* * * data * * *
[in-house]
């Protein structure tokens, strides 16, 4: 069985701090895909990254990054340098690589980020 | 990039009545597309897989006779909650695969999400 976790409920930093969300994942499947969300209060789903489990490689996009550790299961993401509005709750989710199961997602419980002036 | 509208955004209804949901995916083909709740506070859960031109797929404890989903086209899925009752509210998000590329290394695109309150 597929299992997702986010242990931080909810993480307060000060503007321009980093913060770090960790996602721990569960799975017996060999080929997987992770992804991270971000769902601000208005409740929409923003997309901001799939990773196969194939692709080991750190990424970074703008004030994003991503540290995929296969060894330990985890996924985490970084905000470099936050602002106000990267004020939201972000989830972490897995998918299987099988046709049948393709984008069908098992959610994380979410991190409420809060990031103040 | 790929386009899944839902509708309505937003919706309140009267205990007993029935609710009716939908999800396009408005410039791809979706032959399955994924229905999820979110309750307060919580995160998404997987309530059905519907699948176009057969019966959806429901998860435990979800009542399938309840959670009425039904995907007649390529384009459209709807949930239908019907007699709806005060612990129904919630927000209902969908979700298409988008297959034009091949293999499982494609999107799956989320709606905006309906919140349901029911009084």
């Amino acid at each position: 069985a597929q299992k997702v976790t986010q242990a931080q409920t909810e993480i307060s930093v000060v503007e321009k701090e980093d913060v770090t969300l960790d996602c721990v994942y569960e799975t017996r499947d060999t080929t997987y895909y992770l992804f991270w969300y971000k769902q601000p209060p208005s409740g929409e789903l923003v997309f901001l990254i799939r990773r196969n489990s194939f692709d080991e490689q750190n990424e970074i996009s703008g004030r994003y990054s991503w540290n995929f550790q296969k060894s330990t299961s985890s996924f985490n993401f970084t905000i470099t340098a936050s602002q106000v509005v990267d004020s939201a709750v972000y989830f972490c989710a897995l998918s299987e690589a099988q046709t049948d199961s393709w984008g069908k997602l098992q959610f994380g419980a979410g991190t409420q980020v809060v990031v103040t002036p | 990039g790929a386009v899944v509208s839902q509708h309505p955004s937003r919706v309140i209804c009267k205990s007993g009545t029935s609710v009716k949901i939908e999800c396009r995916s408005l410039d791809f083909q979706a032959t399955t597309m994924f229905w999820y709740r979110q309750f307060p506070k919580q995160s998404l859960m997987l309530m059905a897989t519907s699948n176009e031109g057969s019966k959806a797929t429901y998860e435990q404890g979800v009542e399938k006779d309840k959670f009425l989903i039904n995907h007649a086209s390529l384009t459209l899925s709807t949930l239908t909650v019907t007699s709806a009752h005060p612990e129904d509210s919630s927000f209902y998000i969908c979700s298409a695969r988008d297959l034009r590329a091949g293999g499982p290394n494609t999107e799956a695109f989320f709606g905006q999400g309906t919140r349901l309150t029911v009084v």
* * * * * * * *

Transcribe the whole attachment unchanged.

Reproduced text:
[in-house]
């Protein structure tokens, strides 16, 4: 069985701090895909990254990054340098690589980020 | 990039009545597309897989006779909650695969999400 976790409920930093969300994942499947969300209060789903489990490689996009550790299961993401509005709750989710199961997602419980002036 | 509208955004209804949901995916083909709740506070859960031109797929404890989903086209899925009752509210998000590329290394695109309150 597929299992997702986010242990931080909810993480307060000060503007321009980093913060770090960790996602721990569960799975017996060999080929997987992770992804991270971000769902601000208005409740929409923003997309901001799939990773196969194939692709080991750190990424970074703008004030994003991503540290995929296969060894330990985890996924985490970084905000470099936050602002106000990267004020939201972000989830972490897995998918299987099988046709049948393709984008069908098992959610994380979410991190409420809060990031103040 | 790929386009899944839902509708309505937003919706309140009267205990007993029935609710009716939908999800396009408005410039791809979706032959399955994924229905999820979110309750307060919580995160998404997987309530059905519907699948176009057969019966959806429901998860435990979800009542399938309840959670009425039904995907007649390529384009459209709807949930239908019907007699709806005060612990129904919630927000209902969908979700298409988008297959034009091949293999499982494609999107799956989320709606905006309906919140349901029911009084």
């Amino acid at each position: 069985a597929q299992k997702v976790t986010q242990a931080q409920t909810e993480i307060s930093v000060v503007e321009k701090e980093d913060v770090t969300l960790d996602c721990v994942y569960e799975t017996r499947d060999t080929t997987y895909y992770l992804f991270w969300y971000k769902q601000p209060p208005s409740g929409e789903l923003v997309f901001l990254i799939r990773r196969n489990s194939f692709d080991e490689q750190n990424e970074i996009s703008g004030r994003y990054s991503w540290n995929f550790q296969k060894s330990t299961s985890s996924f985490n993401f970084t905000i470099t340098a936050s602002q106000v509005v990267d004020s939201a709750v972000y989830f972490c989710a897995l998918s299987e690589a099988q046709t049948d199961s393709w984008g069908k997602l098992q959610f994380g419980a979410g991190t409420q980020v809060v990031v103040t002036p | 990039g790929a386009v899944v509208s839902q509708h309505p955004s937003r919706v309140i209804c009267k205990s007993g009545t029935s609710v009716k949901i939908e999800c396009r995916s408005l410039d791809f083909q979706a032959t399955t597309m994924f229905w999820y709740r979110q309750f307060p506070k919580q995160s998404l859960m997987l309530m059905a897989t519907s699948n176009e031109g057969s019966k959806a797929t429901y998860e435990q404890g979800v009542e399938k006779d309840k959670f009425l989903i039904n995907h007649a086209s390529l384009t459209l899925s709807t949930l239908t909650v019907t007699s709806a009752h005060p612990e129904d509210s919630s927000f209902y998000i969908c979700s298409a695969r988008d297959l034009r590329a091949g293999g499982p290394n494609t999107e799956a695109f989320f709606g905006q999400g309906t919140r349901l309150t029911v009084v």